Cheap, portable microscope uses holograms instead of lenses
By Ben Coxworth
August 31, 2011
While financial contributions are certainly a great help to health care practitioners in developing nations, one of the things that they really need is rugged, portable, low-cost medical equipment that is compatible with an often-limited local infrastructure. Several such devices are currently under development, such as a battery-powered surgical lamp, a salad-spinner-based centrifuge, and a baby-warmer that utilizes wax. UCLA is now working on another appropriate technology in the form of a small, inexpensive microscope that uses holograms instead of lenses to image what can't be seen by the human eye.
Currently in the prototype stage, the microscope fits in the palm of the hand, and reportedly weighs "as much as a medium-sized banana." It is made entirely from off-the-shelf electronics, resulting in a total materials cost of just US$50 to $100 per unit. Although the microscope itself collects raw data, an external laptop, smartphone, or cloud-based system performs all the processing. Power is supplied by two stock AA batteries.
One of the device's most notable cost- and weight-cutting features, however, is the fact that it doesn't use lenses. Instead, it divides an inexpensive laser light source (such as that from a laser pointer) into two beams. One of those beams is directed to the sample being imaged, where it either passes through or deflects off of the cells or particles. The other beam, which serves as a reference, does not. Both beams end up at a smartphone-grade sensor chip, which analyzes the interference pattern that results when they meet. Once that data has been crunched, an image of what the first beam encountered can be produced.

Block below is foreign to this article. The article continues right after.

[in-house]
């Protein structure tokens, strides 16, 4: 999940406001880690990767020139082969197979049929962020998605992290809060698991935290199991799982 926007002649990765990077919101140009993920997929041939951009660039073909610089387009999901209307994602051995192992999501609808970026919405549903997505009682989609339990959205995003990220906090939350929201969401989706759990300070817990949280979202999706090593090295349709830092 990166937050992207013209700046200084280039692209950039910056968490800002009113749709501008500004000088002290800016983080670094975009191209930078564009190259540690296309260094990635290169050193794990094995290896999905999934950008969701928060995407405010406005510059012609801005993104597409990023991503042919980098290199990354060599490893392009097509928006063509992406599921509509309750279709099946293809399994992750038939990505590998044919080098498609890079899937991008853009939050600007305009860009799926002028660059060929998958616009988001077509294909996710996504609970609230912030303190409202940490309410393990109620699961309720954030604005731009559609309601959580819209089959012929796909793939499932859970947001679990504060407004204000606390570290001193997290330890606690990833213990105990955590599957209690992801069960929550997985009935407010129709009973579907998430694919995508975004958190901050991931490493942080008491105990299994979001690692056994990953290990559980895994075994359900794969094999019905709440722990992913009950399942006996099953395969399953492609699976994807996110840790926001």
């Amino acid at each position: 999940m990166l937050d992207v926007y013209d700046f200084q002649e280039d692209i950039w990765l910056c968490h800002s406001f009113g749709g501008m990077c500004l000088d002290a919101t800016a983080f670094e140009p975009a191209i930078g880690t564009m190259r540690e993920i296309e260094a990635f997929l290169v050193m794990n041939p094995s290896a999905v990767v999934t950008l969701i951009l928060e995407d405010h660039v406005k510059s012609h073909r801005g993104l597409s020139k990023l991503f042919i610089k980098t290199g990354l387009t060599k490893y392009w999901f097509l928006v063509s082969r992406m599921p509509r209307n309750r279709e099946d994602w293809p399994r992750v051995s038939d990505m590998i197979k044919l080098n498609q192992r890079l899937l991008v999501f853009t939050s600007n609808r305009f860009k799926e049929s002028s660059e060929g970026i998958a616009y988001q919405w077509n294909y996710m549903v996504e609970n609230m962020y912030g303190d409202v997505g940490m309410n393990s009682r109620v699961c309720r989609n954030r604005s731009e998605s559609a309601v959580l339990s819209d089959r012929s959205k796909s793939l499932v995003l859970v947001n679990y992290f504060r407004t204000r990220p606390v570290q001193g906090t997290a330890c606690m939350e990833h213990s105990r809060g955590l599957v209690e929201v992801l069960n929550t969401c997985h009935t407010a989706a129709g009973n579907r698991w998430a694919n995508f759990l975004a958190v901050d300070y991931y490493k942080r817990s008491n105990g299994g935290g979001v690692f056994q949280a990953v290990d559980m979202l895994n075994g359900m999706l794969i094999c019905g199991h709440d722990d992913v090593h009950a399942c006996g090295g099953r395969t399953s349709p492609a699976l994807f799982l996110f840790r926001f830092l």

Such images, obtained by causing light that has hit or passed through an object to interfere with a neutral "reference beam," are what are commonly known as holograms.
Besides being little, cheap and rugged, the microscope is also able to operate in two modes. In transmission mode it can image large volumes of liquid such as blood or water, while reflection mode is used for opaque materials. The spatial resolution for both modes is reportedly similar to that offered by low- to medium-power lenses.
Aydogan Ozcan, an associate professor of electrical engineering and bioengineering who is leading the research, is also in the process of forming a company to commercialize the technology. "Global health is a big field that requires better diagnostic tools, because resource-poor countries don't have the infrastructure for conducting essentially accurate diagnostic tests," he said. "There are so many problems that innovative solutions [like this microscope] would impact."Share
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